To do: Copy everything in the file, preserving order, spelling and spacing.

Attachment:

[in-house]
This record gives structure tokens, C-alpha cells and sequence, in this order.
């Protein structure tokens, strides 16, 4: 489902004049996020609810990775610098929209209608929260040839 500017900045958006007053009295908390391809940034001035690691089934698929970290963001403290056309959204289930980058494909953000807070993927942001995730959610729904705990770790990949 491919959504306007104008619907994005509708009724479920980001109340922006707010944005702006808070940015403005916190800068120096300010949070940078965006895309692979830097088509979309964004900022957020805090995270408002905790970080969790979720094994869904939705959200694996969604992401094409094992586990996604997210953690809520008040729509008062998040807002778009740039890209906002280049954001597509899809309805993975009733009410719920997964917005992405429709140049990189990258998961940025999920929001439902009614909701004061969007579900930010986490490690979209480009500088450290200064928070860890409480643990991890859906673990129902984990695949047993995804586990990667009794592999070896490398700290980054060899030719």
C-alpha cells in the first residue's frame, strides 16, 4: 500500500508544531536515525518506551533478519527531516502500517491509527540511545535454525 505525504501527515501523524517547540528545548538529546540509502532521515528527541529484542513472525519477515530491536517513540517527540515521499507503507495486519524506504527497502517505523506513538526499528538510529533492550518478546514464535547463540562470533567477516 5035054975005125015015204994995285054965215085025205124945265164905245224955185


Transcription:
[in-house]
This record gives structure tokens, C-alpha cells and sequence, in this order.
């Protein structure tokens, strides 16, 4: 489902004049996020609810990775610098929209209608929260040839 500017900045958006007053009295908390391809940034001035690691089934698929970290963001403290056309959204289930980058494909953000807070993927942001995730959610729904705990770790990949 491919959504306007104008619907994005509708009724479920980001109340922006707010944005702006808070940015403005916190800068120096300010949070940078965006895309692979830097088509979309964004900022957020805090995270408002905790970080969790979720094994869904939705959200694996969604992401094409094992586990996604997210953690809520008040729509008062998040807002778009740039890209906002280049954001597509899809309805993975009733009410719920997964917005992405429709140049990189990258998961940025999920929001439902009614909701004061969007579900930010986490490690979209480009500088450290200064928070860890409480643990991890859906673990129902984990695949047993995804586990990667009794592999070896490398700290980054060899030719």
C-alpha cells in the first residue's frame, strides 16, 4: 500500500508544531536515525518506551533478519527531516502500517491509527540511545535454525 505525504501527515501523524517547540528545548538529546540509502532521515528527541529484542513472525519477515530491536517513540517527540515521499507503507495486519524506504527497502517505523506513538526499528538510529533492550518478546514464535547463540562470533567477516 5035054975005125015015204994995285054965215085025205124945265164905245224955185